Invasive Species Boldly Go Where No Plant has Gone Before

by | April 24, 2024, 12:30 PM | Earth Science

Nordenskjöld glacier viewed from where its ice front was located in 2017. Credit: Dr Pierre Tichit

Global travel and trade are making it easier and easier for invasive species to make their way to new parts of the world, including places where little to no life was once visible.

In a new paper in NeoBiota, with first author Peter Tichit, researchers document how life forms introduced by whalers and sealers in the 19th and early 20th century are now thriving on once glacier-covered landscapes.

As the Nordenskjold Glacier retreats on the remote antarctic island of South Georgia, newly uncovered stretches of ground are revealed. Since this is an ongoing process, there are regions that were laid bare longer ago, regions that were just revealed, and everything in between.  By looking at the density of life across all these different regions, researchers were able to piece together how invasive plants and animals fill these newly created landscapes. As they describe in their press release, “Just a few years after bare ground is exposed by glacier melting, pioneer plants arrive, progressively covering more ground with time and followed by an increasing number of species.”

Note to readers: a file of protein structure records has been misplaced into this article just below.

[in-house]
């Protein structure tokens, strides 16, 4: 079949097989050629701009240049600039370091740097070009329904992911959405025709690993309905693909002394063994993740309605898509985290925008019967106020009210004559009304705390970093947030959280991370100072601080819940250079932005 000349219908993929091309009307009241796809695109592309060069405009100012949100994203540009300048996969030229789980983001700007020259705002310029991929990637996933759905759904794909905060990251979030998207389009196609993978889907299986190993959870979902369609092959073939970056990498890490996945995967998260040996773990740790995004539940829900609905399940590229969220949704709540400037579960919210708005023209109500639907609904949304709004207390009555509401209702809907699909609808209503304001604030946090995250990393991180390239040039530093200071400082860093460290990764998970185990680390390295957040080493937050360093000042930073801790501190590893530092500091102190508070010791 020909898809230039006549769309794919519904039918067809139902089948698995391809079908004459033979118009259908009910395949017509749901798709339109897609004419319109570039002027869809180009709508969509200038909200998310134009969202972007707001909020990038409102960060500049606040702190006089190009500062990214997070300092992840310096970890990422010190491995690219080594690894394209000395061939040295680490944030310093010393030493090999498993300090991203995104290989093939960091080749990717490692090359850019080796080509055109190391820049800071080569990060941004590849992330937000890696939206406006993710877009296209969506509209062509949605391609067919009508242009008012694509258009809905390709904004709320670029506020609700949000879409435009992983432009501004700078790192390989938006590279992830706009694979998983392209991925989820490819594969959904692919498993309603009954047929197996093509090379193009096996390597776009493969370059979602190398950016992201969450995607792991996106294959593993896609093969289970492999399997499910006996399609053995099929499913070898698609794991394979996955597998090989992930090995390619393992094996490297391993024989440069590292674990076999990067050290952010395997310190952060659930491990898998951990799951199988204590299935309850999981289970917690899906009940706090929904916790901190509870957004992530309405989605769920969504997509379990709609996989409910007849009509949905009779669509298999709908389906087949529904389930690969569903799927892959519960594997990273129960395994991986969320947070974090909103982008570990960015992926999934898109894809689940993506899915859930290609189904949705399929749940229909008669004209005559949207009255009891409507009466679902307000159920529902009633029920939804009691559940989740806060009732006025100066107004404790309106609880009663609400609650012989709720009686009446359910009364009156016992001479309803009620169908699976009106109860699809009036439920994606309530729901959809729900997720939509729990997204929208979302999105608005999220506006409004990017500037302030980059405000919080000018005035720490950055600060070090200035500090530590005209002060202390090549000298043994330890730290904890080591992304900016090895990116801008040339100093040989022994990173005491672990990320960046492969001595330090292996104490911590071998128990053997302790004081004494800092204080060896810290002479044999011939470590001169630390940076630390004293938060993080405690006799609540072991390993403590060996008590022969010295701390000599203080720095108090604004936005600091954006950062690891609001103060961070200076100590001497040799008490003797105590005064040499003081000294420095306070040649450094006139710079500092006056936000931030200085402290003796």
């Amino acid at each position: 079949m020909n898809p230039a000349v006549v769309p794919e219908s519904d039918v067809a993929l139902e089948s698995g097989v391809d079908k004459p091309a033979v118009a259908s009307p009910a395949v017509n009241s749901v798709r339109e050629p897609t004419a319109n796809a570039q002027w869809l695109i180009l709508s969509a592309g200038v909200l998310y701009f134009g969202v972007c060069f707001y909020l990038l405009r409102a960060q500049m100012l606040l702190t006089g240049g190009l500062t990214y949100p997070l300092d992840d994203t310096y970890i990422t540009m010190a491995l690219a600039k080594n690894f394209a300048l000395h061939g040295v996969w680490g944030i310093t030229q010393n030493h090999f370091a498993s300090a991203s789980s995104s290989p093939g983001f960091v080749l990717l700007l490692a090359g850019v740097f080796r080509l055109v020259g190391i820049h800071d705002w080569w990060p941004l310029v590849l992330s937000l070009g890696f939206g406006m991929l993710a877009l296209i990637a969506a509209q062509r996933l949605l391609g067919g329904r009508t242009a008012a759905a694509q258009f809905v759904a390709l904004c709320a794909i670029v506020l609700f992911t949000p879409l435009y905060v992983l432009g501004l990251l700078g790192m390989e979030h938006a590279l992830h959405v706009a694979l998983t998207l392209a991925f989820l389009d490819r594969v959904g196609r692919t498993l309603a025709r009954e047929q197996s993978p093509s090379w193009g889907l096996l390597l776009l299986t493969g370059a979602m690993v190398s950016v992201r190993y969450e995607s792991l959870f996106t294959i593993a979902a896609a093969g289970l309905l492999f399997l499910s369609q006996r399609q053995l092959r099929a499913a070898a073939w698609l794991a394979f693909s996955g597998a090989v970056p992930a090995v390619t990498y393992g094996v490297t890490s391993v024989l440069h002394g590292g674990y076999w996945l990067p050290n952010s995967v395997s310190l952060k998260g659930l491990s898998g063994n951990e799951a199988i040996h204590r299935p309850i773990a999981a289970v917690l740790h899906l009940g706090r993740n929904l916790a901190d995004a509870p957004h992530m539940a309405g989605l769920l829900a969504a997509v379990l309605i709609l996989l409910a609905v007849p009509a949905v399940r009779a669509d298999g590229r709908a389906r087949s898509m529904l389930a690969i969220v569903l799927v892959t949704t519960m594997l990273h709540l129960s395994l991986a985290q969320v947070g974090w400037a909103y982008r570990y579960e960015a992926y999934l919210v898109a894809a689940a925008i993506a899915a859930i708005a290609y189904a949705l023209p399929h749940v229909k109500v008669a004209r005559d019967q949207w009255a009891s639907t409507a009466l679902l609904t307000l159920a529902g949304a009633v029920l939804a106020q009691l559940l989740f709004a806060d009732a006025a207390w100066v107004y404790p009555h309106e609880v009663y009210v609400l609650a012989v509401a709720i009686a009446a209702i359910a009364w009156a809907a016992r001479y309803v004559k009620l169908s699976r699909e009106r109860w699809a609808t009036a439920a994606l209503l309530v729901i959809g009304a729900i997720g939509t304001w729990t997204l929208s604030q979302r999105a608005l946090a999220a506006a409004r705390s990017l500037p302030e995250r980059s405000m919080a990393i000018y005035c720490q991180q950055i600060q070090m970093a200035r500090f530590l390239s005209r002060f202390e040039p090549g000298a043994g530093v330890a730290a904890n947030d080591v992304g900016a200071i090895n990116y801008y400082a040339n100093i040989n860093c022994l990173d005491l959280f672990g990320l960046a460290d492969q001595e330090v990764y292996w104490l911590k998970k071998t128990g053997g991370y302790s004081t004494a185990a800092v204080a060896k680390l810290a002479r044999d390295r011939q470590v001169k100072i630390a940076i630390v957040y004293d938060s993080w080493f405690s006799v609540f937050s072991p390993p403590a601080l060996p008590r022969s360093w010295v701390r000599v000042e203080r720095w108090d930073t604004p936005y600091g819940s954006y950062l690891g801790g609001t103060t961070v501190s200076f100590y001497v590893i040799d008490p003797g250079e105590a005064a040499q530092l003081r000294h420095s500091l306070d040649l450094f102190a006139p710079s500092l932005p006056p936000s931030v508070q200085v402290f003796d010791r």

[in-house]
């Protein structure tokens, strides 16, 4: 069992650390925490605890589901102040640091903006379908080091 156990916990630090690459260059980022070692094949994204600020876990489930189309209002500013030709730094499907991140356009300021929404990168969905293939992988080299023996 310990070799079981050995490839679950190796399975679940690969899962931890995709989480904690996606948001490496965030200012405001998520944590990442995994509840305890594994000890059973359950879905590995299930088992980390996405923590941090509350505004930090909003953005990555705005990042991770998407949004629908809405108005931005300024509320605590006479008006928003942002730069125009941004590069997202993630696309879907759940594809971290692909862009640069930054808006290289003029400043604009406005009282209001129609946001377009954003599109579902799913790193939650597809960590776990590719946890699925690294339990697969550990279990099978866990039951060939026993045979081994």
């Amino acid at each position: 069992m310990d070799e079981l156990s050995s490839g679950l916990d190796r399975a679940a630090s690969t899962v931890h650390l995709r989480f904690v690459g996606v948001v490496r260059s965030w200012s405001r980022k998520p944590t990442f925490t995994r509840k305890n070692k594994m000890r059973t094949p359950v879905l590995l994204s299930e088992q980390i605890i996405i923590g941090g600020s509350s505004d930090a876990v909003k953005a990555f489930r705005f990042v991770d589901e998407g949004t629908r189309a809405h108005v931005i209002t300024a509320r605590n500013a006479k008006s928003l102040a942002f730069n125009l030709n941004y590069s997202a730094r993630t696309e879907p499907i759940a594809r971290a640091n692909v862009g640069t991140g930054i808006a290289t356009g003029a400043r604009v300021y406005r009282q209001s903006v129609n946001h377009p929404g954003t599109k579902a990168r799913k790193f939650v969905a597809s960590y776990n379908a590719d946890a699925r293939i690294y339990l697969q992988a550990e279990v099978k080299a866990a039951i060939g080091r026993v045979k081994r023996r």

Included in the mix were plants native to the northern hemisphere, including meadow grass and mouse-ear chickweed. These plants are literally filling in the landscape where no plant had gone before.

It is impossible to know what the world will look like when the glaciers are gone, but this study makes it clear that life will find a way to fill every niche in the new ecosystems.